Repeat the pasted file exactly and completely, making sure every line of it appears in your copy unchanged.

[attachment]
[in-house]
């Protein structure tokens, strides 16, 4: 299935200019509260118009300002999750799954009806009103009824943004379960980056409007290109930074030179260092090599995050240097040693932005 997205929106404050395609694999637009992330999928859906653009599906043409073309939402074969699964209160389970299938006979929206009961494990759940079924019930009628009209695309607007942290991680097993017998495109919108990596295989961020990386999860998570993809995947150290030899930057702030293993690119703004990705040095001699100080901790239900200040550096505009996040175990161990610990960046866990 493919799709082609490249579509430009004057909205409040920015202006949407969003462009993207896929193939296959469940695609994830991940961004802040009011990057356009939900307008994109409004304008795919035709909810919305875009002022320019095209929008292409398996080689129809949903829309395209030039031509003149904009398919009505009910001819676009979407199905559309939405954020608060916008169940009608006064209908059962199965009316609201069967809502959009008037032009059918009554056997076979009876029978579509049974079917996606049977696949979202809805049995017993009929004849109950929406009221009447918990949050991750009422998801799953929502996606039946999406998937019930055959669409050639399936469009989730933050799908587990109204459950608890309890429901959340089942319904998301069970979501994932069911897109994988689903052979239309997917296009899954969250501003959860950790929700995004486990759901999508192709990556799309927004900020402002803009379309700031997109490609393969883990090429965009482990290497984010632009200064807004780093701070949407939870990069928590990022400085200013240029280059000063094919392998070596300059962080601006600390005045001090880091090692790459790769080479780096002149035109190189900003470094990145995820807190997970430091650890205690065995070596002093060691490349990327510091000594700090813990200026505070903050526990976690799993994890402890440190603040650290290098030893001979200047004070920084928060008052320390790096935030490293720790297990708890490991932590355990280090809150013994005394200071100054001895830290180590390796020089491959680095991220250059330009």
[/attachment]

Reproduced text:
[in-house]
């Protein structure tokens, strides 16, 4: 299935200019509260118009300002999750799954009806009103009824943004379960980056409007290109930074030179260092090599995050240097040693932005 997205929106404050395609694999637009992330999928859906653009599906043409073309939402074969699964209160389970299938006979929206009961494990759940079924019930009628009209695309607007942290991680097993017998495109919108990596295989961020990386999860998570993809995947150290030899930057702030293993690119703004990705040095001699100080901790239900200040550096505009996040175990161990610990960046866990 493919799709082609490249579509430009004057909205409040920015202006949407969003462009993207896929193939296959469940695609994830991940961004802040009011990057356009939900307008994109409004304008795919035709909810919305875009002022320019095209929008292409398996080689129809949903829309395209030039031509003149904009398919009505009910001819676009979407199905559309939405954020608060916008169940009608006064209908059962199965009316609201069967809502959009008037032009059918009554056997076979009876029978579509049974079917996606049977696949979202809805049995017993009929004849109950929406009221009447918990949050991750009422998801799953929502996606039946999406998937019930055959669409050639399936469009989730933050799908587990109204459950608890309890429901959340089942319904998301069970979501994932069911897109994988689903052979239309997917296009899954969250501003959860950790929700995004486990759901999508192709990556799309927004900020402002803009379309700031997109490609393969883990090429965009482990290497984010632009200064807004780093701070949407939870990069928590990022400085200013240029280059000063094919392998070596300059962080601006600390005045001090880091090692790459790769080479780096002149035109190189900003470094990145995820807190997970430091650890205690065995070596002093060691490349990327510091000594700090813990200026505070903050526990976690799993994890402890440190603040650290290098030893001979200047004070920084928060008052320390790096935030490293720790297990708890490991932590355990280090809150013994005394200071100054001895830290180590390796020089491959680095991220250059330009």